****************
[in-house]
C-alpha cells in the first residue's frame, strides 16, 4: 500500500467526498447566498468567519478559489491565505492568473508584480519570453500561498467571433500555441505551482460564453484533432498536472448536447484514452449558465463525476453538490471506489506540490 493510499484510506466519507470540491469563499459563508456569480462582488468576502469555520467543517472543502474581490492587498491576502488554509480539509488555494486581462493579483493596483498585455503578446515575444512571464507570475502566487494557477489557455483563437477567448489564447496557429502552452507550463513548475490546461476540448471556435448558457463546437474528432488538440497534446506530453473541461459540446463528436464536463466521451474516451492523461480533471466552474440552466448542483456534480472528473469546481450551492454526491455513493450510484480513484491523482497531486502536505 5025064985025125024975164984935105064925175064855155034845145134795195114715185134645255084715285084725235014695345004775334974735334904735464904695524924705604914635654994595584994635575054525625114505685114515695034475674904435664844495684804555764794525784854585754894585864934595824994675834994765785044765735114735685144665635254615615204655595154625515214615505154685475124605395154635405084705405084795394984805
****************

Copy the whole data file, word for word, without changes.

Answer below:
[in-house]
C-alpha cells in the first residue's frame, strides 16, 4: 500500500467526498447566498468567519478559489491565505492568473508584480519570453500561498467571433500555441505551482460564453484533432498536472448536447484514452449558465463525476453538490471506489506540490 493510499484510506466519507470540491469563499459563508456569480462582488468576502469555520467543517472543502474581490492587498491576502488554509480539509488555494486581462493579483493596483498585455503578446515575444512571464507570475502566487494557477489557455483563437477567448489564447496557429502552452507550463513548475490546461476540448471556435448558457463546437474528432488538440497534446506530453473541461459540446463528436464536463466521451474516451492523461480533471466552474440552466448542483456534480472528473469546481450551492454526491455513493450510484480513484491523482497531486502536505 5025064985025125024975164984935105064925175064855155034845145134795195114715185134645255084715285084725235014695345004775334974735334904735464904695524924705604914635654994595584994635575054525625114505685114515695034475674904435664844495684804555764794525784854585754894585864934595824994675834994765785044765735114735685144665635254615615204655595154625515214615505154685475124605395154635405084705405084795394984805